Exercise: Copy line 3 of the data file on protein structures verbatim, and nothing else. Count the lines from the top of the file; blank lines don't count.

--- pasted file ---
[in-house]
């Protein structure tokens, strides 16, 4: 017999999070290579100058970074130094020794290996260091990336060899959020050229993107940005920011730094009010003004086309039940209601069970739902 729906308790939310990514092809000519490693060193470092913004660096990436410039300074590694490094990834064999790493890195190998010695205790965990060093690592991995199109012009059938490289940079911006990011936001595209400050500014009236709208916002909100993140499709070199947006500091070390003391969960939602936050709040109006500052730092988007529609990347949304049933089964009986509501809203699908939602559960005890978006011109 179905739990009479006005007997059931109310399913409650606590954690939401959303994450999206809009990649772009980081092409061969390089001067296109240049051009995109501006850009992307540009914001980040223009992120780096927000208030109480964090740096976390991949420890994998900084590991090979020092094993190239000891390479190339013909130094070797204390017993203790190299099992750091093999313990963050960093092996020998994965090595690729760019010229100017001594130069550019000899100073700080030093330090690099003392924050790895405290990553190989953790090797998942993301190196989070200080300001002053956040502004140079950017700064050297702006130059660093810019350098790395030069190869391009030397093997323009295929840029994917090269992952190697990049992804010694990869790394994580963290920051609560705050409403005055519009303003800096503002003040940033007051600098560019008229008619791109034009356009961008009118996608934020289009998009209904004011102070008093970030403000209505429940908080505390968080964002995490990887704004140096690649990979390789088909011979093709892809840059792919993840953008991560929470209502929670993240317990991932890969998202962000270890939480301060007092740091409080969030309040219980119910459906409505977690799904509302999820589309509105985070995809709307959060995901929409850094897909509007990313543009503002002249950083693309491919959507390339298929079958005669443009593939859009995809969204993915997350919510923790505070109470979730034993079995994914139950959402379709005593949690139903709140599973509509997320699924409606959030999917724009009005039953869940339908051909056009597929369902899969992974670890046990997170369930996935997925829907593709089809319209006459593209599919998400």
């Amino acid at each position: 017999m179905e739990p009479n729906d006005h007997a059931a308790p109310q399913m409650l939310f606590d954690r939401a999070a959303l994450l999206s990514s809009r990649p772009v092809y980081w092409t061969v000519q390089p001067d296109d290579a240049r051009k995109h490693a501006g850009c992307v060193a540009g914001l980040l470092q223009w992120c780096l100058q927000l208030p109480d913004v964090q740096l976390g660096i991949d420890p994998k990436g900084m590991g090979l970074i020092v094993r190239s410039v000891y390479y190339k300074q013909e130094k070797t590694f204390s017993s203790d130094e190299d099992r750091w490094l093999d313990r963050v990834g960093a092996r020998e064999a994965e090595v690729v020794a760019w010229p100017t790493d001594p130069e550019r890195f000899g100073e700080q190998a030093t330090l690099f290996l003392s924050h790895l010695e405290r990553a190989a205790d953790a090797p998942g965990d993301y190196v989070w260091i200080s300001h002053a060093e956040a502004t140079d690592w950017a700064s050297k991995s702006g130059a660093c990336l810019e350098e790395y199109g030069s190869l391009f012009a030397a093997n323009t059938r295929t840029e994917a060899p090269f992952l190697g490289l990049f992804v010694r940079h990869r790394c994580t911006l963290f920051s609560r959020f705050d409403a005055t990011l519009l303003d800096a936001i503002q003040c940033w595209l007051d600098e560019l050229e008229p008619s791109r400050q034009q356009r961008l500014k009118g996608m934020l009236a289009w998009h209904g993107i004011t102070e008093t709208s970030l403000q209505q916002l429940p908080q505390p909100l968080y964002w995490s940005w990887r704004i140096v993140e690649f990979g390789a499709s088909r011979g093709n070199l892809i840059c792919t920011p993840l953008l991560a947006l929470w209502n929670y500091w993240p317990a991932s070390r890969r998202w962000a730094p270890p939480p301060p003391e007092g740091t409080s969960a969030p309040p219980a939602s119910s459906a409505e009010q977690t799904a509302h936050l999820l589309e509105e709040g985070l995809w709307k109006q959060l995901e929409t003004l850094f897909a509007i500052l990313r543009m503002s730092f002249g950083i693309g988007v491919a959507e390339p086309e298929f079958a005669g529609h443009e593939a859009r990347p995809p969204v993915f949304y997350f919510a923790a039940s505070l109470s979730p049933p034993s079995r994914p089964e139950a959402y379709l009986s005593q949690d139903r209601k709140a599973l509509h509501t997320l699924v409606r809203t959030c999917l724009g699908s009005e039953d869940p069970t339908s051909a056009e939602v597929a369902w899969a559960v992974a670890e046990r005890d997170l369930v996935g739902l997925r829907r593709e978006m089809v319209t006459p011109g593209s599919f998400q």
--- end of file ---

């Amino acid at each position: 017999m179905e739990p009479n729906d006005h007997a059931a308790p109310q399913m409650l939310f606590d954690r939401a999070a959303l994450l999206s990514s809009r990649p772009v092809y980081w092409t061969v000519q390089p001067d296109d290579a240049r051009k995109h490693a501006g850009c992307v060193a540009g914001l980040l470092q223009w992120c780096l100058q927000l208030p109480d913004v964090q740096l976390g660096i991949d420890p994998k990436g900084m590991g090979l970074i020092v094993r190239s410039v000891y390479y190339k300074q013909e130094k070797t590694f204390s017993s203790d130094e190299d099992r750091w490094l093999d313990r963050v990834g960093a092996r020998e064999a994965e090595v690729v020794a760019w010229p100017t790493d001594p130069e550019r890195f000899g100073e700080q190998a030093t330090l690099f290996l003392s924050h790895l010695e405290r990553a190989a205790d953790a090797p998942g965990d993301y190196v989070w260091i200080s300001h002053a060093e956040a502004t140079d690592w950017a700064s050297k991995s702006g130059a660093c990336l810019e350098e790395y199109g030069s190869l391009f012009a030397a093997n323009t059938r295929t840029e994917a060899p090269f992952l190697g490289l990049f992804v010694r940079h990869r790394c994580t911006l963290f920051s609560r959020f705050d409403a005055t990011l519009l303003d800096a936001i503002q003040c940033w595209l007051d600098e560019l050229e008229p008619s791109r400050q034009q356009r961008l500014k009118g996608m934020l009236a289009w998009h209904g993107i004011t102070e008093t709208s970030l403000q209505q916002l429940p908080q505390p909100l968080y964002w995490s940005w990887r704004i140096v993140e690649f990979g390789a499709s088909r011979g093709n070199l892809i840059c792919t920011p993840l953008l991560a947006l929470w209502n929670y500091w993240p317990a991932s070390r890969r998202w962000a730094p270890p939480p301060p003391e007092g740091t409080s969960a969030p309040p219980a939602s119910s459906a409505e009010q977690t799904a509302h936050l999820l589309e509105e709040g985070l995809w709307k109006q959060l995901e929409t003004l850094f897909a509007i500052l990313r543009m503002s730092f002249g950083i693309g988007v491919a959507e390339p086309e298929f079958a005669g529609h443009e593939a859009r990347p995809p969204v993915f949304y997350f919510a923790a039940s505070l109470s979730p049933p034993s079995r994914p089964e139950a959402y379709l009986s005593q949690d139903r209601k709140a599973l509509h509501t997320l699924v409606r809203t959030c999917l724009g699908s009005e039953d869940p069970t339908s051909a056009e939602v597929a369902w899969a559960v992974a670890e046990r005890d997170l369930v996935g739902l997925r829907r593709e978006m089809v319209t006459p011109g593209s599919f998400q």